“I would disagree with the notion I haven’t met the signature requirements … That’s just not true. The unfortunate piece is there’s just not enough time to review,” Sáles-Griffin said. “The [Board of Election Commissioners] were frankly frustrated with the time and money spent to go through this.”
Though he’s begun to resent his branding as “the tech guy,” Sáles-Griffin said he built three tools to help him verify the signatures his campaign collected. It took a month working 12-hours a day for five days, but he was able to to review the signatures himself, he said. He’s also been documenting his candidacy through a podcast.
“This is what I’ve been doing with my time,” Sáles-Griffin said.
The discrepancies with Sáles-Griffin submitted signatures were revealed after the Wilson’s team filed a nominating petition challenge against him and at least four other candidates. The challenges got Catherine Brown D’Tycoon and Chicago Police Officer Roger Washington kicked off by election officials and forced activist Ja’Mal Greene to withdraw.
But, in recent weeks, the campaign has dropped objections against Brown, State Rep. LaShawn Ford and Sáles-Griffin. The board made special note of the Ford case in explaining its lecture on the campaign’s pattern of bad faith and abuse of the petition challenge system.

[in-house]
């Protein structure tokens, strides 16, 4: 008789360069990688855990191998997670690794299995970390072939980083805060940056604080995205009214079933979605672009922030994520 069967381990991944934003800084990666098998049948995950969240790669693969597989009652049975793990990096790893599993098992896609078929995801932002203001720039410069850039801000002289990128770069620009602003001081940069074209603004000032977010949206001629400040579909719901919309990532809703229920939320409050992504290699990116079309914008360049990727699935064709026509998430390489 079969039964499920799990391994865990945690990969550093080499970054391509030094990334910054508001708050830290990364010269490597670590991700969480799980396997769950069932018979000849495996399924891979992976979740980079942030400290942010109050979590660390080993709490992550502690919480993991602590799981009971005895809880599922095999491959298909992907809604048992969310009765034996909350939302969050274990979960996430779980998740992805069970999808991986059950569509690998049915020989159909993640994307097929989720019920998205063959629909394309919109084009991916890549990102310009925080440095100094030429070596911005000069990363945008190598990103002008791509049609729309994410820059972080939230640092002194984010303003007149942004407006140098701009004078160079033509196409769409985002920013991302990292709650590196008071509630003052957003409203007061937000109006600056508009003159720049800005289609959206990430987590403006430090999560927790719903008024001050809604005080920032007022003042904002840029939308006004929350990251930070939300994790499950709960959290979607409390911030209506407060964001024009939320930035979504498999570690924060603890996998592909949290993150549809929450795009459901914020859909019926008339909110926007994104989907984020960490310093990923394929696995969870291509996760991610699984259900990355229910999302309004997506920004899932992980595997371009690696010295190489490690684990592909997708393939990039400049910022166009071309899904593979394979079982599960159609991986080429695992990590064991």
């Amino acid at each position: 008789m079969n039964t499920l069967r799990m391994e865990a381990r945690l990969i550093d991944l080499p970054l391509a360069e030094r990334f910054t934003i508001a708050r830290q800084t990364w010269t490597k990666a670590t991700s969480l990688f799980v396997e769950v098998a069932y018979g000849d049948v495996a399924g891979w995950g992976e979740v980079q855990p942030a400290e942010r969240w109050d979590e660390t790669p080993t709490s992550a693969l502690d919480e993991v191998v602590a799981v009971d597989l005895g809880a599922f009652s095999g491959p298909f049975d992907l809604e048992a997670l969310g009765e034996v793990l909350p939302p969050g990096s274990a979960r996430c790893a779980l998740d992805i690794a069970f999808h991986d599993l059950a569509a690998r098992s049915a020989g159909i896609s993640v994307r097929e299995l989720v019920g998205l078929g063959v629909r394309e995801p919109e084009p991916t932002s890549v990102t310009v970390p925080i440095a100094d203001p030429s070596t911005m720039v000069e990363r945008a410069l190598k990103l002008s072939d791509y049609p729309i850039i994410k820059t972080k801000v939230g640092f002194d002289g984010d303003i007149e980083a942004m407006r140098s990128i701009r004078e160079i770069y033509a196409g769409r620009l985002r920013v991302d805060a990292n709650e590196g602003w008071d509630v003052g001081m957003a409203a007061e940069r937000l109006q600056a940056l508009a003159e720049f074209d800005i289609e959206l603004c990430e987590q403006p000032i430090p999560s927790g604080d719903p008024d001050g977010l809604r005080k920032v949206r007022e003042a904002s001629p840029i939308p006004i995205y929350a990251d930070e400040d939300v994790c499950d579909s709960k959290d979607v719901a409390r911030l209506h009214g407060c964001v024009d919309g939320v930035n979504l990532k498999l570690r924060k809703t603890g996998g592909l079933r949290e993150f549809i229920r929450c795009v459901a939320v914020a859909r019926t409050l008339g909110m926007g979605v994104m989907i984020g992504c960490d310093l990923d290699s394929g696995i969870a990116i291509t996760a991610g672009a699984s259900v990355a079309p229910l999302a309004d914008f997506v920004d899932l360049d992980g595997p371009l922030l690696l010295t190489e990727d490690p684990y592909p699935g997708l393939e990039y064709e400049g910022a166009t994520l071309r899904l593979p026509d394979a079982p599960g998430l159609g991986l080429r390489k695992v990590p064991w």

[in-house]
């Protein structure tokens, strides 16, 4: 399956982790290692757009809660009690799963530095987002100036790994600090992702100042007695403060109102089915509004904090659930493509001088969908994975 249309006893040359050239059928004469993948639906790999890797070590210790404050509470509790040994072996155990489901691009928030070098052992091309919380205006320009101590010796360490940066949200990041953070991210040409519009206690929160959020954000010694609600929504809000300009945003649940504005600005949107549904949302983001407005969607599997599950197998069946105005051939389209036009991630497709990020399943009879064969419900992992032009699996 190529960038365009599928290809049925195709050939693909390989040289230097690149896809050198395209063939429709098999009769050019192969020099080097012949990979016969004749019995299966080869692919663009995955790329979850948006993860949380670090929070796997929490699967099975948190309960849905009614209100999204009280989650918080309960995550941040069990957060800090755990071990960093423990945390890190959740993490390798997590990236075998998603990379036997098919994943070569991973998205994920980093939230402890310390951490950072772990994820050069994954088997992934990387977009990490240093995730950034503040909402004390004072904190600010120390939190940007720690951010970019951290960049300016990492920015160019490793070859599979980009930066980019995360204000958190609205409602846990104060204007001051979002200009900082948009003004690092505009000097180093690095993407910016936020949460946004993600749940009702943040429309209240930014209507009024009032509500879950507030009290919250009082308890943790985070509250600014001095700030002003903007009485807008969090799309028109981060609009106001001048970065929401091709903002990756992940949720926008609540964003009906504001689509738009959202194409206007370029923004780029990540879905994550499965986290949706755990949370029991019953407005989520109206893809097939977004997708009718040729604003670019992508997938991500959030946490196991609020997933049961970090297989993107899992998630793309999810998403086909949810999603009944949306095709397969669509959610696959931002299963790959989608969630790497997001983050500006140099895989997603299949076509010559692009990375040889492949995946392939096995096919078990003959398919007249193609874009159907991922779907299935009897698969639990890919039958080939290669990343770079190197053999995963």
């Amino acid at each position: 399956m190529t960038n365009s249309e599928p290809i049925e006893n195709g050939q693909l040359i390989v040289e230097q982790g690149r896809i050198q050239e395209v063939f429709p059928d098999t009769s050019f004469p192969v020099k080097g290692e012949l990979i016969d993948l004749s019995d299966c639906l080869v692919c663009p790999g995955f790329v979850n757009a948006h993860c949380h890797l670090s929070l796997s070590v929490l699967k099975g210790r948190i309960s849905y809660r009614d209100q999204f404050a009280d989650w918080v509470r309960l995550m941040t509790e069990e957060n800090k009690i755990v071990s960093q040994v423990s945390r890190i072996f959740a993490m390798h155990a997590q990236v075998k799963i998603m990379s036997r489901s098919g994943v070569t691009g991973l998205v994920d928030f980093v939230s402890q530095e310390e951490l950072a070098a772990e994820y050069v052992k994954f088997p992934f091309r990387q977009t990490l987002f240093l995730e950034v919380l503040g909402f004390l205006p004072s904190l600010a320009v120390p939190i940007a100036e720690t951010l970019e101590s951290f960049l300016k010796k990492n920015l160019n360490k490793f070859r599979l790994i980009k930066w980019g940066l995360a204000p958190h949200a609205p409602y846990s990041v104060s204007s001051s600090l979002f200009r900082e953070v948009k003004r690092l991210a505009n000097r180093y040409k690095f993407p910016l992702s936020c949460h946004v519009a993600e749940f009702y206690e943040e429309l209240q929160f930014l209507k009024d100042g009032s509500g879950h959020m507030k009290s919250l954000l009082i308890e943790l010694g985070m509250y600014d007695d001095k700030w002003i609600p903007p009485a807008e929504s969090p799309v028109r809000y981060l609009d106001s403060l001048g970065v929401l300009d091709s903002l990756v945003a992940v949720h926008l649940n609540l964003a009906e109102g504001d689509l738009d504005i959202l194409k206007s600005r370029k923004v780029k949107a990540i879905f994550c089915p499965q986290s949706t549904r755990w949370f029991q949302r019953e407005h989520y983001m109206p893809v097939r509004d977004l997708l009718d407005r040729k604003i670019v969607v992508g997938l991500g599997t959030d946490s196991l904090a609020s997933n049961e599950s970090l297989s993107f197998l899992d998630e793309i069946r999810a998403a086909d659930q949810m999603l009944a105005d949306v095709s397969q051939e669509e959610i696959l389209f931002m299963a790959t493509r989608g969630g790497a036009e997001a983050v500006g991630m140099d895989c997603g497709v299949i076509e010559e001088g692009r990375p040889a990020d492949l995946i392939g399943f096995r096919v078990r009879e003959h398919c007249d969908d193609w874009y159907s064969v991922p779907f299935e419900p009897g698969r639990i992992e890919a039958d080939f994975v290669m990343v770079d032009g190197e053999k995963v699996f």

“Together [the Sáles-Griffin challenge and Ford challenge] cases involve tens of thousands of line objections that our board personnel and the hearing officers had to comb through. All of this activity proved frivolous. Together these two objection cases have derailed this election,” said Hernandez.
Going through the petitions has caused delays in other cases, delayed the launch of early voting and delayed the board’s ability to print vote-by-mail ballots. It also harmed Sáles-Griffin’s campaign, she said.
“The objectors wasted his time and resources spending five-and-a-half weeks in our offices defending objections when they clearly had no intention of completing these objections,” Hernandez said, adding the line-by-line objections, handwriting experts, board personnel and overtime costs taxpayers “tens of thousands.”
While the board took issue with his reasoning for withdrawing, which included wasting taxpayer money and that Sáles-Griffin was “nice,” Wilson stuck by his team’s decision to withdraw.
“I thought he was young, had the right attitude and he’s a nice kid. We want him to be involved,” Wilson said.
Despite the board’s issues with his challenges, Wilson has moved back on to campaigning.
“I didn’t write the laws,” Wilson said. “I also pulled my challenge for Dorothy Brown. She’s under no obligation to support me and [Sáles-Griffin] is under no obligation to support me either. They can do whatever their hearts desire. When I do things I do them from the heart. Unconditional love.”
While she wouldn’t get into a specific candidate, Brown said her team would be meeting with mayoral candidates and aldermanic candidates in preparation to throw her support behind them.
Prior to closing the meeting Tuesday, the Board of Commissioners promised to work to change the law and seek financial sanctions for bad faith objectors.